The NFL salary cap has climbed at a significant rate under the current collective bargaining agreement, and one number in particular shows how crazy it is: 116 million.
The San Francisco 49ers are projected to have somewhere in the neighborhood of $116 million in cap space, barring any further signings. That covers their projected cap space next year coupled with the money they can roll over this year. That is a ridiculous number, but it’s all the more so because the salary cap in 2008 was $116 million. The entire cap for each team (aside from rolled over money and other credits) was $116 million. The 49ers unspent salary cap space at the start of the new league year could match the entire cap of 2008.
The 49ers have cleared out a lot of money in this rebuilding process, so having a ton of cap room is not shocking. But just seeing that number compared to 2008 kind of blows my mind.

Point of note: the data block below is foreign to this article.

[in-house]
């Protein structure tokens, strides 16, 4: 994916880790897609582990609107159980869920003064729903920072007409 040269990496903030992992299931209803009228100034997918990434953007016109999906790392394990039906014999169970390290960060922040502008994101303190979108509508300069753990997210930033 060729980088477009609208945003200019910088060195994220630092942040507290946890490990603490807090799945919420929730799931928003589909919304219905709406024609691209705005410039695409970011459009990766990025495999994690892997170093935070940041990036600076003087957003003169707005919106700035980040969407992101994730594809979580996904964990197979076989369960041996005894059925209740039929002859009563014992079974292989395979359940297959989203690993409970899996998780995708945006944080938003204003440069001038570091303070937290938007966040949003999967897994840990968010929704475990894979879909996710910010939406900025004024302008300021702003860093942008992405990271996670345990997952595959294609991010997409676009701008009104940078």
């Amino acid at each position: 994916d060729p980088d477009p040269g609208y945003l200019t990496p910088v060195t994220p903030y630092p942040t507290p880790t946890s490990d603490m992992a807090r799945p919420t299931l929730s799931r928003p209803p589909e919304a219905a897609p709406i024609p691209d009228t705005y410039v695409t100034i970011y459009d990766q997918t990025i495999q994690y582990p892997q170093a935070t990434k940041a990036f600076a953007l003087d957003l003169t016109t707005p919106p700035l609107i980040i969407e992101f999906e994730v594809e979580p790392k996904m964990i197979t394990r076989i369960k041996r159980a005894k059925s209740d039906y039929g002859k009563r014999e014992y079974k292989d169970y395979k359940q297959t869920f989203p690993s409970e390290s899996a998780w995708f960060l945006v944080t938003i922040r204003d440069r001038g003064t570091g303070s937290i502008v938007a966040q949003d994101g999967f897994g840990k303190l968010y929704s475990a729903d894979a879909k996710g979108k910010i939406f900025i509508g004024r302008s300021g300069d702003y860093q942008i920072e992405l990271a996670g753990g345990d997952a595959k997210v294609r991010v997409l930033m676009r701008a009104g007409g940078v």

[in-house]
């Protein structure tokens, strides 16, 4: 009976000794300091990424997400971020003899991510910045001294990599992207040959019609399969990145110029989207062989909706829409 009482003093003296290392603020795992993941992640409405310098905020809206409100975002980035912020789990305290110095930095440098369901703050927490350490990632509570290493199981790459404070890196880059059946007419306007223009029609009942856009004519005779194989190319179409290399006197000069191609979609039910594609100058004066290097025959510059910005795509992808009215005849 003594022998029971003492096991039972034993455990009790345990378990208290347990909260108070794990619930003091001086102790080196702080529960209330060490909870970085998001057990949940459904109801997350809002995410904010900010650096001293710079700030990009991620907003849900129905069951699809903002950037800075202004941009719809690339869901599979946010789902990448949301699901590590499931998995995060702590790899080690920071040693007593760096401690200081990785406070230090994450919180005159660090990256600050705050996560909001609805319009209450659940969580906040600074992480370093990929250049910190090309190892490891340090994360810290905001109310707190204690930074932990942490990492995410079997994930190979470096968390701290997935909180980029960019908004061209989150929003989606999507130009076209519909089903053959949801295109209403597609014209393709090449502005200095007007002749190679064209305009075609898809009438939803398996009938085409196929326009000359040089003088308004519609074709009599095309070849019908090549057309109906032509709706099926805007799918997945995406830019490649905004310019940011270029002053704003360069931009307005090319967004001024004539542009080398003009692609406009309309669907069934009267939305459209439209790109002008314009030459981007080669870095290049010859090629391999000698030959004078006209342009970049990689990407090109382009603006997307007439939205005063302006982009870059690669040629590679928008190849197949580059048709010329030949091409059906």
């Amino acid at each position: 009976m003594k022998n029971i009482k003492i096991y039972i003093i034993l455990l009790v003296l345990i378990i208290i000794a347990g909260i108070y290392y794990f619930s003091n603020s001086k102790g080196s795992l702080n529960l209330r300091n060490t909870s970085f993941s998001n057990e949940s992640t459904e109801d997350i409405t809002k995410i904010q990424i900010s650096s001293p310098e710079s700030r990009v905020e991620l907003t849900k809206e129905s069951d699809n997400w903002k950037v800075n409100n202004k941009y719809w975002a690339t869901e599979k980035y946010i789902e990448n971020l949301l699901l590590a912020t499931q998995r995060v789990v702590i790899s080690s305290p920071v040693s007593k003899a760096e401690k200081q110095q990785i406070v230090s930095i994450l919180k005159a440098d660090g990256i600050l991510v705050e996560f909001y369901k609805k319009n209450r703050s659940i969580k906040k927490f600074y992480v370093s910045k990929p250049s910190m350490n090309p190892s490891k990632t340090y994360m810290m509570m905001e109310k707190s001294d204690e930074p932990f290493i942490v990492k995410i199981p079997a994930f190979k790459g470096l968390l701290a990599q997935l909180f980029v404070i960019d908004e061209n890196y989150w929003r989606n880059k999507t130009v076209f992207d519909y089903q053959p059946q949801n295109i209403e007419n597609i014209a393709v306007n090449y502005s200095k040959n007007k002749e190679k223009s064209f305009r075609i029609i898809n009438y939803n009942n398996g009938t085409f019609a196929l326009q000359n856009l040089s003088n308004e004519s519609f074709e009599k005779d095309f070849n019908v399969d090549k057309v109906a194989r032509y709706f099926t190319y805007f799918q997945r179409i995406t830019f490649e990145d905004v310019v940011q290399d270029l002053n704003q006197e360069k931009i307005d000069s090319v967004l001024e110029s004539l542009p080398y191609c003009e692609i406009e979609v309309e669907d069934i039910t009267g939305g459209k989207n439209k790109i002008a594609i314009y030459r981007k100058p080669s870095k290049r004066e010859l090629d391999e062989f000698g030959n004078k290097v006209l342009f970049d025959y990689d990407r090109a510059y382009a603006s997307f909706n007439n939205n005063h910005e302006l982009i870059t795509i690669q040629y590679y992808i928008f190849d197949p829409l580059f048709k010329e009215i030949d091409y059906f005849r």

Now that Jimmy Garoppolo is emerging as the potential long-term answer at quarterback, that cap space is all the more enticing. The 49ers have a lot of holes, but they are finding some key cogs on both sides of the ball. The draft will be critical, but the 49ers have the kind of cap space to make some serious splashes in free agency without crippling the future of the team.
If the right big name is there and willing to sign in March, that potentially creates even more flexibility when the draft rolls around. For example, say they decide Los Angeles Rams cornerback Trumaine Johnson is worth a big money deal. That takes cornerback off the board at least in the first round. Or maybe they invest in Carolina Panthers guard Andrew Norwell if he hits the market. I don’t think it takes guard entirely off the table, but it is not as pressing a need.
The upcoming offseason is a huge one for the 49ers, but they are in a position to set this team up to be a contender by next season. Jimmy Garoppolo’s emergence has people excited, but they have the money and draft picks to kick this rebuild even further into overdrive.